WARNING: Aboriginal and Torres Strait Islander viewers are warned that this site contains images and voices of deceased persons.

The Burraga Story

Our respects and thanks


We would like to pay our respects and thanks to the family of Ellen James nee Williams for their consultation and family permission to use Joe Anderson's name and name sake King Burraga.


The Burraga Foundation's establishment is in honour of Joe’s legacy and his work as an activist, leader and proud Aboriginal man. His story and inspiration transcends generations and supports all Australians in finding a greater understanding of Aboriginal Australia.


We would also like to thank both Ellen Anderson’s great grandsons Shayne Williams (son of Thomas Williams, grandson of Dolly Williams and great grandson of Ellen Anderson)  and Ross Fowler (son of Iris Fowler nee Dixon grandson of Ellen James, great grandson of Dolly Williams and great great grandson Ellen Anderson) who are both actively participating in the governance of the Burraga Foundation.


Joe Anderson - King Burraga


Joe Anderson was one of the first Aboriginal men to use film and the cinema to demand recognition for his people. He was filmed delivering a message to the people of Australia, standing on the banks of a tributary of the Georges River called Salt Pan Creek in 1933. Salt Pan Creek was densely colonised; nonetheless, it provided shelter to a nucleus of indigenous and undefeated people who reasserted their right to be heard in their own country. 


Joe’s mother Ellen Anderson and William Rowley owned the land on which Joe was filmed. There had never been any control by government over this camp nor over the Aboriginal families living on the land. As State Government pressure became ever more oppressive for Aboriginal people across NSW, the Salt Pan Camp became a beacon as a free community, attracting those who refused to live under the Protection Board's control.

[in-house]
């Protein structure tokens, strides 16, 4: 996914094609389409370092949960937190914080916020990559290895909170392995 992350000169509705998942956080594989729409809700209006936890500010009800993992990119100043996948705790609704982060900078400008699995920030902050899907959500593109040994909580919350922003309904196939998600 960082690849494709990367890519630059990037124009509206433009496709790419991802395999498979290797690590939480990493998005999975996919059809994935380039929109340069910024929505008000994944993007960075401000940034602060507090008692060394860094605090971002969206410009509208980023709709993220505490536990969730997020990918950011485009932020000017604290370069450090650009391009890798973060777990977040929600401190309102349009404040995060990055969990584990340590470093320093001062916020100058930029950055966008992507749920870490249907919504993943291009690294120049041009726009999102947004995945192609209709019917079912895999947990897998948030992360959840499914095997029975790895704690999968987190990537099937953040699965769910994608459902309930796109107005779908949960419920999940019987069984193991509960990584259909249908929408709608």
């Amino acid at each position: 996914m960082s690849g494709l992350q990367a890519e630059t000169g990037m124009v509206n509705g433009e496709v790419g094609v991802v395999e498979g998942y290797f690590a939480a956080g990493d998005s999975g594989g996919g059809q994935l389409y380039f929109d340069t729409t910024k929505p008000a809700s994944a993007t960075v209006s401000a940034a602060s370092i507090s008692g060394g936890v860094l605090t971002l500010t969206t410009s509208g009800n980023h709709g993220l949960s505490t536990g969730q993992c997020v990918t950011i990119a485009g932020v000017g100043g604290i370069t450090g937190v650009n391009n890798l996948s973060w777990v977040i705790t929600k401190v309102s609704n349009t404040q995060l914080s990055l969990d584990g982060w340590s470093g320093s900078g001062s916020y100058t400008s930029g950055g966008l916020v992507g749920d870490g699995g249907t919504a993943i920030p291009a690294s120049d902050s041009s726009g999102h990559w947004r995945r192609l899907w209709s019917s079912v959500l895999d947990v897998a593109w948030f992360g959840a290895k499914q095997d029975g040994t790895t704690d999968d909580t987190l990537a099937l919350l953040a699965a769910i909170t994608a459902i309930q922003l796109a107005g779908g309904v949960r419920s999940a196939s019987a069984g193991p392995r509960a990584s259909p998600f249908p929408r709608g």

Joes’ message distributed by the 1933 Cinesound News broadcast reached audiences across the nation. Joe Anderson refused to be depicted as a relic from the past, nor did he make any concessions to the British who had invaded his country nearly 150 years before. Instead he made it clear that he was from the very contemporary present. Standing on sovereign land, looking directly at the camera, he began to deliver his dignified and impassioned plea to the audiences beyond: 


“Before the white man set foot in Australia, my ancestors had kings in their own right, and I, Aboriginal King Burraga, am a direct descendant of the royal line…” 


Joe’s forward thinking to utilise the most innovative and modern mediums to empower his people has transcended generations. Most importantly, within Joe’s message, he humbly states to all Australians “there are plenty of fish in the river for us all and land to grow all we want”. 


Joe’s use of modern technology to call on Aboriginal people to come together to be heard and further, to be represented in Federal Parliament is a beacon that still resonates today. Joe’s story and the plight of the Salt Pan Creek camp provides all Australians with insight into the displacement of Aboriginal peoples, the continuing call for Aboriginal people to be represented in parliament and for the acknowledgement of this land's oldest culture to inform and empower future generations.